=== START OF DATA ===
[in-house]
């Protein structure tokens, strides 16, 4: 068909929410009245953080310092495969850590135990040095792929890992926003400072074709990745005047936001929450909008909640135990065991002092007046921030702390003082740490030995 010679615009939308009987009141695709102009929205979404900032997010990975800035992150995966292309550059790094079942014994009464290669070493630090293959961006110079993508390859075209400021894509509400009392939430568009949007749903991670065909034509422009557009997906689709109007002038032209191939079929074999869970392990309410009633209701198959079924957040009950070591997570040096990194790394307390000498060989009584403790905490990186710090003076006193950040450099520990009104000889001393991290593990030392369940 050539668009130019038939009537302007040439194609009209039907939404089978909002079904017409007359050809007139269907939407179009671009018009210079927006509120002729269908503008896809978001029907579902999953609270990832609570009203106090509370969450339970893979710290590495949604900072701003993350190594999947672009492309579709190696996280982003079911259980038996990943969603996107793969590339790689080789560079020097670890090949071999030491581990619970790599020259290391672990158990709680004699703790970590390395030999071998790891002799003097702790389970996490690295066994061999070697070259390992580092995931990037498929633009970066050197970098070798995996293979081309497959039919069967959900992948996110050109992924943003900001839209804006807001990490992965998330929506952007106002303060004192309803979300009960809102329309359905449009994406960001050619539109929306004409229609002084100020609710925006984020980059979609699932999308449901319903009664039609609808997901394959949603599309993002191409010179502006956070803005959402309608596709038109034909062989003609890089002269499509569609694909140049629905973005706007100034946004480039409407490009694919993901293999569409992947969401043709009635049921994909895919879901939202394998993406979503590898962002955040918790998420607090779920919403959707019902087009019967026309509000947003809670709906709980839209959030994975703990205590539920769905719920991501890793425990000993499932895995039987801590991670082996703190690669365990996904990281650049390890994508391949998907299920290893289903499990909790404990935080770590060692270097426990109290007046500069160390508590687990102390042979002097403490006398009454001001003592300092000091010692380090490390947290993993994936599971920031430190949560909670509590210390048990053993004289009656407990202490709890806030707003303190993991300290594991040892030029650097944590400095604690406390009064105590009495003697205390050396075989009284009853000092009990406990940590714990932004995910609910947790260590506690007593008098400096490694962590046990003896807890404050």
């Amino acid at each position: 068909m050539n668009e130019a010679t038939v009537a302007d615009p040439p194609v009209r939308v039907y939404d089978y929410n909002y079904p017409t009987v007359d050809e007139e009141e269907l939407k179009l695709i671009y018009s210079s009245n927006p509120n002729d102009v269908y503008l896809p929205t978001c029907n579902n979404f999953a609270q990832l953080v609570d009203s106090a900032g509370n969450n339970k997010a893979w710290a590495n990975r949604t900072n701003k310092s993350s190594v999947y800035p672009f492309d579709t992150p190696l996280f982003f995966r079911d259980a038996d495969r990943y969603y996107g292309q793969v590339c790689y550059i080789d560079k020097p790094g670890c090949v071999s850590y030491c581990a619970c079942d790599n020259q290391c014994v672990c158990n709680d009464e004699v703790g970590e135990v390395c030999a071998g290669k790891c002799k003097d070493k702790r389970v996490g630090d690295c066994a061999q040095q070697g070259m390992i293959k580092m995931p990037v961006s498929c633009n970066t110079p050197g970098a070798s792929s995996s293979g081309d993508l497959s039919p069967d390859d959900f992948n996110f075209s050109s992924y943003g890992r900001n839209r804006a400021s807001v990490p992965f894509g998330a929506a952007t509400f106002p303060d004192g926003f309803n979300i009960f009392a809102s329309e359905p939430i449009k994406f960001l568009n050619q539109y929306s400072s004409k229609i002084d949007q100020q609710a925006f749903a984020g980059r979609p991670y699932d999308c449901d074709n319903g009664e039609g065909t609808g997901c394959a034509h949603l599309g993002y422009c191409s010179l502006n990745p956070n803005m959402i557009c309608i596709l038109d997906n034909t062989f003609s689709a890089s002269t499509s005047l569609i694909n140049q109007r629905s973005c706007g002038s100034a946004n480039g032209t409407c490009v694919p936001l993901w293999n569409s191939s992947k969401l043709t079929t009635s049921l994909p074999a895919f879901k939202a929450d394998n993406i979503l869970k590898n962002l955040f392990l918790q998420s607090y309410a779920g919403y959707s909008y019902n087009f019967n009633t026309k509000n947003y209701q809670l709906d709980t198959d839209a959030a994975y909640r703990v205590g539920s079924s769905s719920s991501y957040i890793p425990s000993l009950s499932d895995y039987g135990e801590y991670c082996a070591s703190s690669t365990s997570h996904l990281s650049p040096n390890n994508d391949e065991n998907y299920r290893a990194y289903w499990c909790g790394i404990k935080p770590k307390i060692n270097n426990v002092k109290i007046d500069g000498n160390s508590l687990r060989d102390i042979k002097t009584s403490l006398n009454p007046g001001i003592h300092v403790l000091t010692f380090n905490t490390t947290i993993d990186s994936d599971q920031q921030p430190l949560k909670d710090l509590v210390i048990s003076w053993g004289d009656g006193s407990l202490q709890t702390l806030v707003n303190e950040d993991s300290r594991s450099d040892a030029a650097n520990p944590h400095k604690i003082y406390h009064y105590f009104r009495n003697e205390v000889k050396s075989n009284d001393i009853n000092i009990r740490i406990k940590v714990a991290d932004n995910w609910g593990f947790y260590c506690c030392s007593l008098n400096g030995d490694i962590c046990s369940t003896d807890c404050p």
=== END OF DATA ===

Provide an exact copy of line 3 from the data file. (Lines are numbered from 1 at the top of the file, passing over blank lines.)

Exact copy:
């Amino acid at each position: 068909m050539n668009e130019a010679t038939v009537a302007d615009p040439p194609v009209r939308v039907y939404d089978y929410n909002y079904p017409t009987v007359d050809e007139e009141e269907l939407k179009l695709i671009y018009s210079s009245n927006p509120n002729d102009v269908y503008l896809p929205t978001c029907n579902n979404f999953a609270q990832l953080v609570d009203s106090a900032g509370n969450n339970k997010a893979w710290a590495n990975r949604t900072n701003k310092s993350s190594v999947y800035p672009f492309d579709t992150p190696l996280f982003f995966r079911d259980a038996d495969r990943y969603y996107g292309q793969v590339c790689y550059i080789d560079k020097p790094g670890c090949v071999s850590y030491c581990a619970c079942d790599n020259q290391c014994v672990c158990n709680d009464e004699v703790g970590e135990v390395c030999a071998g290669k790891c002799k003097d070493k702790r389970v996490g630090d690295c066994a061999q040095q070697g070259m390992i293959k580092m995931p990037v961006s498929c633009n970066t110079p050197g970098a070798s792929s995996s293979g081309d993508l497959s039919p069967d390859d959900f992948n996110f075209s050109s992924y943003g890992r900001n839209r804006a400021s807001v990490p992965f894509g998330a929506a952007t509400f106002p303060d004192g926003f309803n979300i009960f009392a809102s329309e359905p939430i449009k994406f960001l568009n050619q539109y929306s400072s004409k229609i002084d949007q100020q609710a925006f749903a984020g980059r979609p991670y699932d999308c449901d074709n319903g009664e039609g065909t609808g997901c394959a034509h949603l599309g993002y422009c191409s010179l502006n990745p956070n803005m959402i557009c309608i596709l038109d997906n034909t062989f003609s689709a890089s002269t499509s005047l569609i694909n140049q109007r629905s973005c706007g002038s100034a946004n480039g032209t409407c490009v694919p936001l993901w293999n569409s191939s992947k969401l043709t079929t009635s049921l994909p074999a895919f879901k939202a929450d394998n993406i979503l869970k590898n962002l955040f392990l918790q998420s607090y309410a779920g919403y959707s909008y019902n087009f019967n009633t026309k509000n947003y209701q809670l709906d709980t198959d839209a959030a994975y909640r703990v205590g539920s079924s769905s719920s991501y957040i890793p425990s000993l009950s499932d895995y039987g135990e801590y991670c082996a070591s703190s690669t365990s997570h996904l990281s650049p040096n390890n994508d391949e065991n998907y299920r290893a990194y289903w499990c909790g790394i404990k935080p770590k307390i060692n270097n426990v002092k109290i007046d500069g000498n160390s508590l687990r060989d102390i042979k002097t009584s403490l006398n009454p007046g001001i003592h300092v403790l000091t010692f380090n905490t490390t947290i993993d990186s994936d599971q920031q921030p430190l949560k909670d710090l509590v210390i048990s003076w053993g004289d009656g006193s407990l202490q709890t702390l806030v707003n303190e950040d993991s300290r594991s450099d040892a030029a650097n520990p944590h400095k604690i003082y406390h009064y105590f009104r009495n003697e205390v000889k050396s075989n009284d001393i009853n000092i009990r740490i406990k940590v714990a991290d932004n995910w609910g593990f947790y260590c506690c030392s007593l008098n400096g030995d490694i962590c046990s369940t003896d807890c404050p």